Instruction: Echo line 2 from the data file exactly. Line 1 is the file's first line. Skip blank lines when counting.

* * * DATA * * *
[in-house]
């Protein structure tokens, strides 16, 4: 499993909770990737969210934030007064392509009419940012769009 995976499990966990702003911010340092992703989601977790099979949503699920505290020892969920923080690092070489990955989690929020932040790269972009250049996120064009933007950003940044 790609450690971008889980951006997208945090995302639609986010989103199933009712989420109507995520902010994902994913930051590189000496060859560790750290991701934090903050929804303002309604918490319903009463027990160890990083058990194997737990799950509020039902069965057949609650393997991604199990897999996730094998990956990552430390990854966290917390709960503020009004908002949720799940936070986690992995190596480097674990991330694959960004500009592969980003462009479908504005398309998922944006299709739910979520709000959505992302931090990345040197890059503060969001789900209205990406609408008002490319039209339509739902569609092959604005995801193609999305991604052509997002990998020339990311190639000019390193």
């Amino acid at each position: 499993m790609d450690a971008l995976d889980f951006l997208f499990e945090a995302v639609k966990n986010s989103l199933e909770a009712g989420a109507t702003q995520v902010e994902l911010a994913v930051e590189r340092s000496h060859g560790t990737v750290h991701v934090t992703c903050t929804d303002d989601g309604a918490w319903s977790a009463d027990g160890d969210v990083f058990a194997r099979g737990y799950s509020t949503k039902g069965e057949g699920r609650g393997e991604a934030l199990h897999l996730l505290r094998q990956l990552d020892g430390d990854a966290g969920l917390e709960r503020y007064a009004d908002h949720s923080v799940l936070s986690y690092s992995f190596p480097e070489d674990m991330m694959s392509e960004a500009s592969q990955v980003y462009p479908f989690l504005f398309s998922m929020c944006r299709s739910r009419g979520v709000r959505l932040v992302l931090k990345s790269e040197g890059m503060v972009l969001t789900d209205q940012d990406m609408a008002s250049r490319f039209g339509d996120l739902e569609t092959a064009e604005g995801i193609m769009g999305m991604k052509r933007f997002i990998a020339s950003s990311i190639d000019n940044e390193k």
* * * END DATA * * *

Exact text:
């Protein structure tokens, strides 16, 4: 499993909770990737969210934030007064392509009419940012769009 995976499990966990702003911010340092992703989601977790099979949503699920505290020892969920923080690092070489990955989690929020932040790269972009250049996120064009933007950003940044 790609450690971008889980951006997208945090995302639609986010989103199933009712989420109507995520902010994902994913930051590189000496060859560790750290991701934090903050929804303002309604918490319903009463027990160890990083058990194997737990799950509020039902069965057949609650393997991604199990897999996730094998990956990552430390990854966290917390709960503020009004908002949720799940936070986690992995190596480097674990991330694959960004500009592969980003462009479908504005398309998922944006299709739910979520709000959505992302931090990345040197890059503060969001789900209205990406609408008002490319039209339509739902569609092959604005995801193609999305991604052509997002990998020339990311190639000019390193």